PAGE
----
CHALLENGES TO PEDESTRIANS IN SILVER SPRING
A 'Guest' blog by William Smith (April 2, 2013)
As a person with a serious vision impairment, I moved with my family to
Silver Spring 19 years ago. We
chose Silver Spring in part because of my disability. This community has many
of the things we were looking for, all in walking distance. My wife and I
raised two children in East Silver Spring with no car.
Now that my children are away at college, I find that I am more isolated than before. This is mostly due to my lack of trust in the pedestrian infrastructure and enforcement in my hometown. I’m never sure when I will come upon an obstacle that will force me (or encourage me) to do something unsafe like trying to get by an obstacle by stepping into the street.
For the last 15 years I have done all I could do to raise awareness of the plight of Silver Spring pedestrians. At first, this was because of my children. Now it’s for me.
Like me, over 30% of our community does not drive. The young, the disabled, the elderly, people who can’t afford a car, or those who simply want to live a car-free life. In Silver Spring, there are as many as 30,000 people who don’t drive. Many are minorities, and many depend entirely upon pedestrian infrastructure and transit to go about their daily routine.
I have a vision impairment, but ironically, it has forced me to see things that most people would never see. Dealing with the world on foot changes your perspective.
Recently, over lunch with Reemberto Rodriguez, Director for the Silver Spring Regional Area, the conversation evolved to trying to identify the top five challenges to pedestrians in Silver Spring. These may not seem ‘earth-shattering’ to most people. But, if walking and transit are your primary modes of transportation, they are critically important. A narrow passage or slippery pavers may not bother most people, but to a pedestrian they can be real impediments. While an individual obstacle may be easy to overcome, if it is repeated on every block it becomes a systemic problem that is much bigger to deal with. This list contains five easy to see and understand challenges that pedestrians face in Silver Spring and other parts of Montgomery County. Addressing these five challenges would do a lot to make Silver Spring accessible to everyone.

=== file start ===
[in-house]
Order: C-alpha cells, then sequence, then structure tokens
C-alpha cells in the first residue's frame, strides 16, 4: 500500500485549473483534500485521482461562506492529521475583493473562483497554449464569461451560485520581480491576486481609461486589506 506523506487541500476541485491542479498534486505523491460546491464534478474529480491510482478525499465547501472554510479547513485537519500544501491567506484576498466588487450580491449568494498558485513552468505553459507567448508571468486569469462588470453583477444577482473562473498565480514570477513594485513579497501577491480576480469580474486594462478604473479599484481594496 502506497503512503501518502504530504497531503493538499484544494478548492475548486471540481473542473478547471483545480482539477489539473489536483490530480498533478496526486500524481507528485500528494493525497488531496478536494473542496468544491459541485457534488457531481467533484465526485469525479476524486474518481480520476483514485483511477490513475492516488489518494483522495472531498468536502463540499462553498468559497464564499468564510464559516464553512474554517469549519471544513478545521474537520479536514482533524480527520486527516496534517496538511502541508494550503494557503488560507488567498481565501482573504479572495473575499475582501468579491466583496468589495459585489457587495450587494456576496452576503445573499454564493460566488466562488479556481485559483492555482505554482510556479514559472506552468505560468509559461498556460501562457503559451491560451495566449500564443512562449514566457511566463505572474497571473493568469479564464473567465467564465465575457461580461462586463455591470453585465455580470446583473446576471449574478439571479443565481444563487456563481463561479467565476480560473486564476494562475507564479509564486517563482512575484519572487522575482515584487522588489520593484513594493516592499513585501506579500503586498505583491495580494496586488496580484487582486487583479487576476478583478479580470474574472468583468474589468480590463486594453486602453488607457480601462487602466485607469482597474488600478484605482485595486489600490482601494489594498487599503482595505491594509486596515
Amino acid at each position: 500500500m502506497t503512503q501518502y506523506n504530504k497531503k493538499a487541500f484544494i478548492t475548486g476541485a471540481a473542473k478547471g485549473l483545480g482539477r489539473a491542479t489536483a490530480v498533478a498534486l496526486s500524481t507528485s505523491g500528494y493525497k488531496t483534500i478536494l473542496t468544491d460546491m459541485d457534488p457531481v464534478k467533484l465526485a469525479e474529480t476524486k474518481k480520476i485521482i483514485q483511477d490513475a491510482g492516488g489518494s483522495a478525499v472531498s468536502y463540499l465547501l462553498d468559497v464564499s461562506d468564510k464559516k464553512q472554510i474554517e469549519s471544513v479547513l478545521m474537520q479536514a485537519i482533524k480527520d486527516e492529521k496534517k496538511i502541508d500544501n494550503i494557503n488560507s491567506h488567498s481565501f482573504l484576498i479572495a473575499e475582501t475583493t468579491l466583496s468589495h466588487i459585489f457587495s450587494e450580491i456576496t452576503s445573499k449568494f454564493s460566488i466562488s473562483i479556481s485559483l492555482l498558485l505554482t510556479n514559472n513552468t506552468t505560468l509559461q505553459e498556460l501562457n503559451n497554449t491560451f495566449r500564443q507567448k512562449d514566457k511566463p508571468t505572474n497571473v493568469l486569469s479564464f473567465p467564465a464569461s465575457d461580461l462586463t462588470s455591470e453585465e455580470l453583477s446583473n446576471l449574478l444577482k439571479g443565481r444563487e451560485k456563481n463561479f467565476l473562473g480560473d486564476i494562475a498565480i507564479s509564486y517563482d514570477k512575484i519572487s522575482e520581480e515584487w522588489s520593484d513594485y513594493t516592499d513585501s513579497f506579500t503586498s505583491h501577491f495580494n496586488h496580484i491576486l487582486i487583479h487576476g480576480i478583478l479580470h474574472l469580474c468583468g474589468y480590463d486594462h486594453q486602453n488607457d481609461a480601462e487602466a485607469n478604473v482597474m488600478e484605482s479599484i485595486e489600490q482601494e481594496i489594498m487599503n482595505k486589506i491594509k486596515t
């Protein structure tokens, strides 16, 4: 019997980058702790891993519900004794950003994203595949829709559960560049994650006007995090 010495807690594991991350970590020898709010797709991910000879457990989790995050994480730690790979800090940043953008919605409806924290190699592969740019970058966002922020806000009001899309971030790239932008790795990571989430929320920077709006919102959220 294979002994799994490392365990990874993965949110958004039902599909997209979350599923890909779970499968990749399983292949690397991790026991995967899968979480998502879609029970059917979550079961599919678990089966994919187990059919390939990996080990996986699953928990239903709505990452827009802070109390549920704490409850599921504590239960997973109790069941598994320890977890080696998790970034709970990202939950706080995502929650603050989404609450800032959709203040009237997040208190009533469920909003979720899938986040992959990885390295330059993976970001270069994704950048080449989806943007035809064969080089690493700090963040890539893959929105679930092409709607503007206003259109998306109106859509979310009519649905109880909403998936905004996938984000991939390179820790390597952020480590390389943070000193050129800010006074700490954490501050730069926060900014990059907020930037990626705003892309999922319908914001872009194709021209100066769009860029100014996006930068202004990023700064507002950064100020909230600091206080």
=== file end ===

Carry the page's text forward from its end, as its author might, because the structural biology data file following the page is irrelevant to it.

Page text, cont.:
There are many other challenges to being a Silver Spring pedestrian. Please add your own as a ‘comment’ to this blog. This list is ‘only the beginning’.
Top 5 Challenges for Silver Spring pedestrians:
1. Snow-plowed roads mean snow-covered sidewalks.
2. Trash day obstacle courses.
3. A “Sidewalk Closed “ sign is not enough!
4. Poles and hydrants.
5. Think before you park.
1. Snow-plowed roads mean snow-covered sidewalks
Removing ice and snow from County roads is a priority for the Department of Transportation whenever there is a snowstorm. The County budgets as much as $8 million a year on recovery efforts after storms. It’s important to get roadways open so that emergency vehicles can make their way. In recent years, the Department of Transportation has received good marks for clearing roads quickly – even during storms with 20 or more inches of snow.